California’s State Water Resources Control Board announced that it has readopted an emergency regulation that establishes minimum flow requirements for the Scott and Shasta rivers. The regulation will ensure supplies for human health and livestock needs, protect imperiled fish, and encourage voluntary water use reduction.
The Scott and Shasta rivers, key tributaries to the Klamath River, continue to experience prolonged impacts from multiple years of drought. The rivers are crucial water sources for Siskiyou County and are of immense economic, ecological and cultural importance to tribes and the surrounding communities. They also are important habitat for federally and state-threatened coho salmon, culturally and commercially significant Chinook salmon and culturally important steelhead trout.
While precipitation in the Klamath watershed over the previous year was above average, it failed to reach the record-breaking levels observed in other parts of the state. Flows in both rivers dropped below drought-protection levels set by the State Water Board in 2021 and 2022.
“The State Water Board adopted similar regulations to protect key fisheries over the past two years,” said Board Chair E. Joaquin Esquivel. “The hydrology of these watersheds is complex, but the cooperation among all parties to find solutions that balance the needs of communities and the environment has been encouraging. I am hopeful that this regulation continues to drive engagement toward collaborative solutions.”
The board’s decision was issued after months of public engagement, including a hearing Aug. 15 to consider a petition filed May 23 by the Karuk Tribe of California, Environmental Law Foundation, Pacific Coast Federation of Fishermen’s Associations and Institute of Fisheries Resources asking the board to establish permanent minimum flows on the Scott River.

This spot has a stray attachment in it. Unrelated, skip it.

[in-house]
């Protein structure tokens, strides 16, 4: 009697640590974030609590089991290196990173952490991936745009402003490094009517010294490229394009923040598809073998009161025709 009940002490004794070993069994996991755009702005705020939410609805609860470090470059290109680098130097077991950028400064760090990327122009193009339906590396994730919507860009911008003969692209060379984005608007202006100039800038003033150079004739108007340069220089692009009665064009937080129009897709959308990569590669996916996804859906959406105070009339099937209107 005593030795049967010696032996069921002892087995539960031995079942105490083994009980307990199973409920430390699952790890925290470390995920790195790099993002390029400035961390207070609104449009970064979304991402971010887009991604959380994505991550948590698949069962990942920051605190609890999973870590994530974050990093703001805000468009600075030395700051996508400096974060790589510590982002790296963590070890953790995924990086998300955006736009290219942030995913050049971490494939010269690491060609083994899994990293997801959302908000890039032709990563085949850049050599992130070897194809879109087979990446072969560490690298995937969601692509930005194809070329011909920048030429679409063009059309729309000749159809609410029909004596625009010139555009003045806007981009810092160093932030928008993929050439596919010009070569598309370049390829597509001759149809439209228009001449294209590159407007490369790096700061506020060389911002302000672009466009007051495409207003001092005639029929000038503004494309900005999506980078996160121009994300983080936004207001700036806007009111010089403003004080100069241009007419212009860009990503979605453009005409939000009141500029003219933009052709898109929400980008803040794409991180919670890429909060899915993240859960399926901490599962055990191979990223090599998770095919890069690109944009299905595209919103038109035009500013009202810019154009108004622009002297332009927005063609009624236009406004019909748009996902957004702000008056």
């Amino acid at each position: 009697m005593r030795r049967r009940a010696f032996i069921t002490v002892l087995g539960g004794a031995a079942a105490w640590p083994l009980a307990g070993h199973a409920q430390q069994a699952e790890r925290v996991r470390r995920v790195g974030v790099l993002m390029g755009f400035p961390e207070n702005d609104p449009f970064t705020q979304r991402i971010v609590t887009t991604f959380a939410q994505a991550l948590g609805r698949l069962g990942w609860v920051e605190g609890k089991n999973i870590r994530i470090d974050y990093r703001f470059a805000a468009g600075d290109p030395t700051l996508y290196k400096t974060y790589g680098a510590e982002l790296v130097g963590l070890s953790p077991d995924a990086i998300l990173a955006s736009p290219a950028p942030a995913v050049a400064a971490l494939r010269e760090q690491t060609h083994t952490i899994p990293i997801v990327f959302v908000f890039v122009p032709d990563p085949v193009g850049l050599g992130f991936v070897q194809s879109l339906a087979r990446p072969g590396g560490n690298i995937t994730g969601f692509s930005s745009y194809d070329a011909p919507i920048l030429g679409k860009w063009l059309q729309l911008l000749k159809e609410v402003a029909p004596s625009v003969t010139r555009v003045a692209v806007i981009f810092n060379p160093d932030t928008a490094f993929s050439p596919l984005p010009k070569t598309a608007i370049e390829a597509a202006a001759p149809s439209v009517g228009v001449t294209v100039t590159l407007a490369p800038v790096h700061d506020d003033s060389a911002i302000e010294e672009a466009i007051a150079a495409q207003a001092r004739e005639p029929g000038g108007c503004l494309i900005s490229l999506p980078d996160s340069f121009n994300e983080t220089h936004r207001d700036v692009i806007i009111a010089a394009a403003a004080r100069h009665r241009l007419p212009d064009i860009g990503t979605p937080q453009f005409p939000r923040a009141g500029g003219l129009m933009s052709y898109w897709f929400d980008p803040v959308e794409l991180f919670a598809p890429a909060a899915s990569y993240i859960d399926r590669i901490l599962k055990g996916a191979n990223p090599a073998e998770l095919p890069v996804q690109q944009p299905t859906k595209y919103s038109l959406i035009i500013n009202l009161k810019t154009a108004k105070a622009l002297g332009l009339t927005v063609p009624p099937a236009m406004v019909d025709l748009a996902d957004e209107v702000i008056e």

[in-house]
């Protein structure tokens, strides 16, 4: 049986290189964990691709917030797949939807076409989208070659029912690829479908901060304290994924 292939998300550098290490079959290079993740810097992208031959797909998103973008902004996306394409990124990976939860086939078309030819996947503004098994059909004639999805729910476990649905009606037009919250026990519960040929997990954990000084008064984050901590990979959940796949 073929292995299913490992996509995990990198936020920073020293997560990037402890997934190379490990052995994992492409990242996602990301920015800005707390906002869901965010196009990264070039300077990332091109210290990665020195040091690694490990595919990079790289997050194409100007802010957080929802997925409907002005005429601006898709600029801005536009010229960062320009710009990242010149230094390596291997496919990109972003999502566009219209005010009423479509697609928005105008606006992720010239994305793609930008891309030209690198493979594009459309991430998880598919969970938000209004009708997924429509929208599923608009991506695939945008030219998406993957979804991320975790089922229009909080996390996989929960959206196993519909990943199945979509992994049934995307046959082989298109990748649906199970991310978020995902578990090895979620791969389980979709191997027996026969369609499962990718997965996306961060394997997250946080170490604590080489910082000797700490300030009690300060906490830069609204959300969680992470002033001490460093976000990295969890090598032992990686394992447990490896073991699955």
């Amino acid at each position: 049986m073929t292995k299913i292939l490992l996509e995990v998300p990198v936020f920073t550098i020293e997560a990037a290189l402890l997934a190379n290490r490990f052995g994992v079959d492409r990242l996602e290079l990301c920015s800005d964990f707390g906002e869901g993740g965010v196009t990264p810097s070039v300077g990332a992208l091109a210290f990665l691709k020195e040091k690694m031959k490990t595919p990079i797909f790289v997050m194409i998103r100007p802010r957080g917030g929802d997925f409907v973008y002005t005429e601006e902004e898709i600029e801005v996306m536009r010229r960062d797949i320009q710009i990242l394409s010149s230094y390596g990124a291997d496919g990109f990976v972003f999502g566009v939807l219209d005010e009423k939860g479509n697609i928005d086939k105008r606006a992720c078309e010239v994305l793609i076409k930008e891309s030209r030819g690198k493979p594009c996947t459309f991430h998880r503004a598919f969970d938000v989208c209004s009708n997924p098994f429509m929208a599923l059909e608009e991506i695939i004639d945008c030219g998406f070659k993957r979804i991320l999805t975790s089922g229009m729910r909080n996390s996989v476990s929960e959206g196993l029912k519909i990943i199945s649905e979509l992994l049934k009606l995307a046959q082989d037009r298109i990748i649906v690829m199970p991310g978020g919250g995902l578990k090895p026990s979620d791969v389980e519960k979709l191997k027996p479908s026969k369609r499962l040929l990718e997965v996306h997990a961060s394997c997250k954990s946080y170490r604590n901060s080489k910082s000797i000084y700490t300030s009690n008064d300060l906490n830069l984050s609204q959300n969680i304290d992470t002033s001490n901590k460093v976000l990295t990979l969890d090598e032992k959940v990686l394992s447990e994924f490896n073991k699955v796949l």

At the hearing, the board included the Shasta River in the discussion due to rapid and alarming flow decreases observed when the previous flow regulation expired at the end of July. The board directed staff to move forward with an emergency regulation re-establishing minimum flows in the Scott and Shasta watersheds; develop science and options that could support long-term flows; and present board members with potential options and approaches.
To keep interested parties informed of potential updates to the emergency regulation, staff held multiple webinars and listening sessions, including a workshop on Oct. 6 to solicit input on the state of the fisheries, the minimum instream flows, groundwater local cooperative solutions and data needs.